Alarm as wildebeests' stay in the Mara shorten threatening tourism

Wildebeests in Maasai Mara Game Reserve. [File, Standard]

The huffing and snorting of wildebeests will light up tourism in the Maasai Mara game reserve for the next two months, attracting throngs of tourists to Narok County.

The millions of wildebeests, also known as gnus, accompanied by zebras, are poised to stampede across the Sand River, a tributary at the Kenya-Tanzania border, into the Mara, kicking off the annual peak season for tourism.

This migration, one of nature's grand spectacles, spans 200,000 square miles of woodland, hills, and open plains across the Serengeti in Tanzania and Maasai Mara in Kenya.

It begins in the southern Serengeti, where half a million calves are born each year between January and March. From July to mid-September, the wildebeests traverse the western and eastern sides of the Mara River to the Mara Triangle and back, crossing the river almost daily.

However, this magnificent event, often dubbed the eighth wonder of the world, is under threat. The duration of their stay in the Mara is shortening annually. Last week, scientists raised alarms about changing rainy seasons, which are reducing the time wildebeests spend in the Maasai Mara game reserve. Consequently, they arrive later and leave earlier than in previous years.

Dr. Hellen Gichohi, a Kenya Wildlife Service (KWS) board member, warned that the Mara is losing valuable days during the tourist peak season due to this phenomenon. "In the past, over two million wildebeests migrated from Tanzania to Kenya as early as May, staying until October. Now, they arrive in mid-July and barely stay until September. This is concerning," Dr. Gichohi said.

Dr. Gichohi also cautioned that wildebeests might stop migrating to Kenya altogether due to barriers such as fences, settlements, farms, roads, and other developments that are shrinking their roaming areas.

Speaking at the official launch of the National Wildlife Census, she emphasized that Narok County, which generates significant revenue from the Mara, stands to lose the migration spectacle if current trends continue.

"Findings from the Wildlife Research and Training Institute (WRTI) and KWS indicate that the wildebeest's stay in the Mara is becoming shorter each year. Narok Governor Patrick Ole Ntutu should be concerned as this impacts tourism directly," Dr. Gichohi noted.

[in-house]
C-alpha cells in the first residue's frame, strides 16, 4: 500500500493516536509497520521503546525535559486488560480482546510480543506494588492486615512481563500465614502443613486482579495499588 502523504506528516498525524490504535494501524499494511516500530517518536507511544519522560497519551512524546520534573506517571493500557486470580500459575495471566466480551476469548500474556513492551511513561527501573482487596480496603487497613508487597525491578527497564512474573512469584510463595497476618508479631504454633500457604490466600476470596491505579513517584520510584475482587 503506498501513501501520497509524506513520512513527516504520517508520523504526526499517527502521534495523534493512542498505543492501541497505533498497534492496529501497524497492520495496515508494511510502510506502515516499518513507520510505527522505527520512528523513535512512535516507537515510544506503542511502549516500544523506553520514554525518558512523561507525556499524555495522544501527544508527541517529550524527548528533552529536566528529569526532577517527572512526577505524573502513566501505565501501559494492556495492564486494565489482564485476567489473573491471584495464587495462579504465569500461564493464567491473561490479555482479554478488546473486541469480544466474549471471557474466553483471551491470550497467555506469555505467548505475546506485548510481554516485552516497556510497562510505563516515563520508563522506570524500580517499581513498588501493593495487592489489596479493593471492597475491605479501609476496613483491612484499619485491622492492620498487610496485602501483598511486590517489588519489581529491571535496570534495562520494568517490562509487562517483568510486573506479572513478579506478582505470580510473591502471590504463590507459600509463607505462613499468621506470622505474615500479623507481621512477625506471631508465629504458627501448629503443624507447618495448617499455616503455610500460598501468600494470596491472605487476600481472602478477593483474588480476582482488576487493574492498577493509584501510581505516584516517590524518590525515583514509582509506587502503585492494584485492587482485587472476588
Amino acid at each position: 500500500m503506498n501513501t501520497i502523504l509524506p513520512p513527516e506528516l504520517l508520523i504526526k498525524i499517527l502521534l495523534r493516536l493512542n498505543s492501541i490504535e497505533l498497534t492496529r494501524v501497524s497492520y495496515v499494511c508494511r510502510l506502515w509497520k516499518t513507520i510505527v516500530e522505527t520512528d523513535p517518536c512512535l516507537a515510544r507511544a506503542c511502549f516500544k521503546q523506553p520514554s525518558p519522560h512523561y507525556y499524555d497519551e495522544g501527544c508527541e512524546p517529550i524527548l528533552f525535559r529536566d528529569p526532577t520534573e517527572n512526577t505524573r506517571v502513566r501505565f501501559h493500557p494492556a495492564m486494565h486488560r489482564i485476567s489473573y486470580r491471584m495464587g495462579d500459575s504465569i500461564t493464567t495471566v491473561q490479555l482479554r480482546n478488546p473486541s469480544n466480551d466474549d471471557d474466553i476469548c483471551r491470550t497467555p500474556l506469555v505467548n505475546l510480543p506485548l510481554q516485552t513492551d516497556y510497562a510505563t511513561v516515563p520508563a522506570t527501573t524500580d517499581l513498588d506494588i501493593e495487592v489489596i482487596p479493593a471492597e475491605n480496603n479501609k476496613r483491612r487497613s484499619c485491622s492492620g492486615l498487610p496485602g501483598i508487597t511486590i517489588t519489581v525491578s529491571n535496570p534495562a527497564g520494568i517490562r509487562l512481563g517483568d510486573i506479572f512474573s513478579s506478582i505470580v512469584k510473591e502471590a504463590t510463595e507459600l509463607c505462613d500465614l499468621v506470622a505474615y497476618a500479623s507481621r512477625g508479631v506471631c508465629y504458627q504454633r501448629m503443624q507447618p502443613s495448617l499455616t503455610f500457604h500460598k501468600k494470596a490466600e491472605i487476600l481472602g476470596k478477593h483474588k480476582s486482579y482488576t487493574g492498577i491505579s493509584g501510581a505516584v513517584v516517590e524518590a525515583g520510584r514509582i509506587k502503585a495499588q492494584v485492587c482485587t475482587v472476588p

The leading threats to wildlife in the Mara ecosystem include poorly planned agricultural expansion, human settlements, urban centers, roads, and competition with livestock for resources. Government policies promoting private over communal land tenure have exacerbated land subdivision issues in Narok, leading to habitat loss and increased stress on wildlife.

Kenya stands to lose to Tanzania, which is expanding the Western Serengeti to provide more space for the gnus, allowing them to migrate within Tanzania instead of crossing into the Maasai Mara. "Tanzania has set aside a vast dispersal area. They observe Kenya's mistakes to avoid repeating them. The loss of peak season days is just the beginning of our challenges," Dr. Gichohi added.

Governor Ntutu, present at the launch, announced efforts to reverse these trends through the Greater Maasai Mara Ecosystem Management Plan, the Maasai Mara National Reserve Management Plan, and the Narok County Physical & Land Use Development Plan.

These plans focus on wildlife protection, natural resource preservation, land use management, and opening wildlife corridors. The already implemented management plan aims to save the famous park from population pressures. The new plan will control visitor numbers during peak migration seasons, shut down some tourist facilities, issue permits to lodge developers in a controlled manner, and promote mobile camping over permanent camps and lodges.

The park's elevated global status has attracted numerous visitors and investments, leading to environmental degradation. The Maasai Mara remains a premier safari destination, ranked Africa's leading national park by WTA in 2018.

Ecologists and scientists warn that erratic weather patterns, driven by global warming, are impacting wildebeest migration patterns in the Mara-Serengeti ecosystem.

Dr. Patrick Omondi, director and CEO of the Wildlife Research and Training Institute (WRTI), emphasized the importance of understanding these changes during Kenya's one-year wildlife census.

"The impacts of climate change are evident, affecting wildlife habitats and migration patterns. The census will help us understand these changes better and devise strategies to mitigate their effects," Dr. Omondi said.

Human-wildlife coexistence is another emerging issue, with expanding human populations encroaching on wildlife habitats and intensifying conflicts.